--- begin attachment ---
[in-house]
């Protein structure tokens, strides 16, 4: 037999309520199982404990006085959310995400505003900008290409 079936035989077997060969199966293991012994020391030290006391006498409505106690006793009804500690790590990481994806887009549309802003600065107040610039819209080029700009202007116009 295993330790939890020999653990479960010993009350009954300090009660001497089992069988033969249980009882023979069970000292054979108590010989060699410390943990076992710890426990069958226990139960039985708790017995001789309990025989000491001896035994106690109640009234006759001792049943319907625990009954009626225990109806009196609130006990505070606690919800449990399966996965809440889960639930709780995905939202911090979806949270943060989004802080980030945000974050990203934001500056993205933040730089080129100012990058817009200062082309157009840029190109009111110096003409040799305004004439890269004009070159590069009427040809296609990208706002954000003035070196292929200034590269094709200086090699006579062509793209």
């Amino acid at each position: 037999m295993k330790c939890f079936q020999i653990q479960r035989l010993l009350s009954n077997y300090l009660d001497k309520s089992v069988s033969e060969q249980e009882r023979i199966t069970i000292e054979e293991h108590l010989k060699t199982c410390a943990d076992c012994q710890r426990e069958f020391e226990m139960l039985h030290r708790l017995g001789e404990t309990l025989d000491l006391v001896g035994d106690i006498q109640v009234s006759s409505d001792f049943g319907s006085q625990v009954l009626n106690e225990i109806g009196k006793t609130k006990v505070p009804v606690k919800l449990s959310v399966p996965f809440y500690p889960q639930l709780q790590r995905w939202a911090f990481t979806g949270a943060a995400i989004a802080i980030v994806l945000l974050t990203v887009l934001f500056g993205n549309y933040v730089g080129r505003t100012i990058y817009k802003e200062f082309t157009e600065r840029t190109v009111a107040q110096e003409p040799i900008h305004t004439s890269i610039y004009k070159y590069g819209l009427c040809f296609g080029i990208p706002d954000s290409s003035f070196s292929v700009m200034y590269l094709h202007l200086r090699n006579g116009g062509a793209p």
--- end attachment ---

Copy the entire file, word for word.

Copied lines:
[in-house]
């Protein structure tokens, strides 16, 4: 037999309520199982404990006085959310995400505003900008290409 079936035989077997060969199966293991012994020391030290006391006498409505106690006793009804500690790590990481994806887009549309802003600065107040610039819209080029700009202007116009 295993330790939890020999653990479960010993009350009954300090009660001497089992069988033969249980009882023979069970000292054979108590010989060699410390943990076992710890426990069958226990139960039985708790017995001789309990025989000491001896035994106690109640009234006759001792049943319907625990009954009626225990109806009196609130006990505070606690919800449990399966996965809440889960639930709780995905939202911090979806949270943060989004802080980030945000974050990203934001500056993205933040730089080129100012990058817009200062082309157009840029190109009111110096003409040799305004004439890269004009070159590069009427040809296609990208706002954000003035070196292929200034590269094709200086090699006579062509793209």
């Amino acid at each position: 037999m295993k330790c939890f079936q020999i653990q479960r035989l010993l009350s009954n077997y300090l009660d001497k309520s089992v069988s033969e060969q249980e009882r023979i199966t069970i000292e054979e293991h108590l010989k060699t199982c410390a943990d076992c012994q710890r426990e069958f020391e226990m139960l039985h030290r708790l017995g001789e404990t309990l025989d000491l006391v001896g035994d106690i006498q109640v009234s006759s409505d001792f049943g319907s006085q625990v009954l009626n106690e225990i109806g009196k006793t609130k006990v505070p009804v606690k919800l449990s959310v399966p996965f809440y500690p889960q639930l709780q790590r995905w939202a911090f990481t979806g949270a943060a995400i989004a802080i980030v994806l945000l974050t990203v887009l934001f500056g993205n549309y933040v730089g080129r505003t100012i990058y817009k802003e200062f082309t157009e600065r840029t190109v009111a107040q110096e003409p040799i900008h305004t004439s890269i610039y004009k070159y590069g819209l009427c040809f296609g080029i990208p706002d954000s290409s003035f070196s292929v700009m200034y590269l094709h202007l200086r090699n006579g116009g062509a793209p």